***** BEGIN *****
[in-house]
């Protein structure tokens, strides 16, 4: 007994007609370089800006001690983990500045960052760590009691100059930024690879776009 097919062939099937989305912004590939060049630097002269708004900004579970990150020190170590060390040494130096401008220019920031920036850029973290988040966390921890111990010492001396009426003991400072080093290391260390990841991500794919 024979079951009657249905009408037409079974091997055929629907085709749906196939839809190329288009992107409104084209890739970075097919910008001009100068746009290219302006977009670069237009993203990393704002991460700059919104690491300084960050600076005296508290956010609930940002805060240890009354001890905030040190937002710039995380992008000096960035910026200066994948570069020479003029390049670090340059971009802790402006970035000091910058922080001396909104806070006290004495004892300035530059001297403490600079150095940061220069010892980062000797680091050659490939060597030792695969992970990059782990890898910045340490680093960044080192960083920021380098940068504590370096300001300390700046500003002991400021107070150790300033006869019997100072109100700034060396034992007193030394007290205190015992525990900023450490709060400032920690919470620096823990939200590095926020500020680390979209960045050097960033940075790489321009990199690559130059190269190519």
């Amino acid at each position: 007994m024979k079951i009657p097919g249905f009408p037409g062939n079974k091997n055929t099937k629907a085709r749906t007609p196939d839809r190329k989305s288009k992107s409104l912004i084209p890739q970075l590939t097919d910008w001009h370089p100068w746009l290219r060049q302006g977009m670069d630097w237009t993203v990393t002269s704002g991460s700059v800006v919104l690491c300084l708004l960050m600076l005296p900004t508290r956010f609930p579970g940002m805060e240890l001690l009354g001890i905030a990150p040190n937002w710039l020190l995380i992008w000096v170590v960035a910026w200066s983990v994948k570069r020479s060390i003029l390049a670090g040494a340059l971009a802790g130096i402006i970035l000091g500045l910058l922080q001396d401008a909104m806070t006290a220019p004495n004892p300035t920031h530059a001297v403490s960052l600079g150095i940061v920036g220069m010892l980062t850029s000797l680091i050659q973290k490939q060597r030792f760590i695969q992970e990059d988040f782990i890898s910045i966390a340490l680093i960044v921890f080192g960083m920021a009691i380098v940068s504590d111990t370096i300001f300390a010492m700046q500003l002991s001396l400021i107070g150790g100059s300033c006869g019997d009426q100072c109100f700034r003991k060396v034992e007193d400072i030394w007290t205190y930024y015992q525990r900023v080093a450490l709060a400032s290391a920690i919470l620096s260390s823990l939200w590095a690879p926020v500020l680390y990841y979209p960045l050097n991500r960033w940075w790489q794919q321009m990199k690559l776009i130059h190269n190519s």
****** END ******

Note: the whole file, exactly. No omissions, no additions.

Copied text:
[in-house]
């Protein structure tokens, strides 16, 4: 007994007609370089800006001690983990500045960052760590009691100059930024690879776009 097919062939099937989305912004590939060049630097002269708004900004579970990150020190170590060390040494130096401008220019920031920036850029973290988040966390921890111990010492001396009426003991400072080093290391260390990841991500794919 024979079951009657249905009408037409079974091997055929629907085709749906196939839809190329288009992107409104084209890739970075097919910008001009100068746009290219302006977009670069237009993203990393704002991460700059919104690491300084960050600076005296508290956010609930940002805060240890009354001890905030040190937002710039995380992008000096960035910026200066994948570069020479003029390049670090340059971009802790402006970035000091910058922080001396909104806070006290004495004892300035530059001297403490600079150095940061220069010892980062000797680091050659490939060597030792695969992970990059782990890898910045340490680093960044080192960083920021380098940068504590370096300001300390700046500003002991400021107070150790300033006869019997100072109100700034060396034992007193030394007290205190015992525990900023450490709060400032920690919470620096823990939200590095926020500020680390979209960045050097960033940075790489321009990199690559130059190269190519």
């Amino acid at each position: 007994m024979k079951i009657p097919g249905f009408p037409g062939n079974k091997n055929t099937k629907a085709r749906t007609p196939d839809r190329k989305s288009k992107s409104l912004i084209p890739q970075l590939t097919d910008w001009h370089p100068w746009l290219r060049q302006g977009m670069d630097w237009t993203v990393t002269s704002g991460s700059v800006v919104l690491c300084l708004l960050m600076l005296p900004t508290r956010f609930p579970g940002m805060e240890l001690l009354g001890i905030a990150p040190n937002w710039l020190l995380i992008w000096v170590v960035a910026w200066s983990v994948k570069r020479s060390i003029l390049a670090g040494a340059l971009a802790g130096i402006i970035l000091g500045l910058l922080q001396d401008a909104m806070t006290a220019p004495n004892p300035t920031h530059a001297v403490s960052l600079g150095i940061v920036g220069m010892l980062t850029s000797l680091i050659q973290k490939q060597r030792f760590i695969q992970e990059d988040f782990i890898s910045i966390a340490l680093i960044v921890f080192g960083m920021a009691i380098v940068s504590d111990t370096i300001f300390a010492m700046q500003l002991s001396l400021i107070g150790g100059s300033c006869g019997d009426q100072c109100f700034r003991k060396v034992e007193d400072i030394w007290t205190y930024y015992q525990r900023v080093a450490l709060a400032s290391a920690i919470l620096s260390s823990l939200w590095a690879p926020v500020l680390y990841y979209p960045l050097n991500r960033w940075w790489q794919q321009m990199k690559l776009i130059h190269n190519s």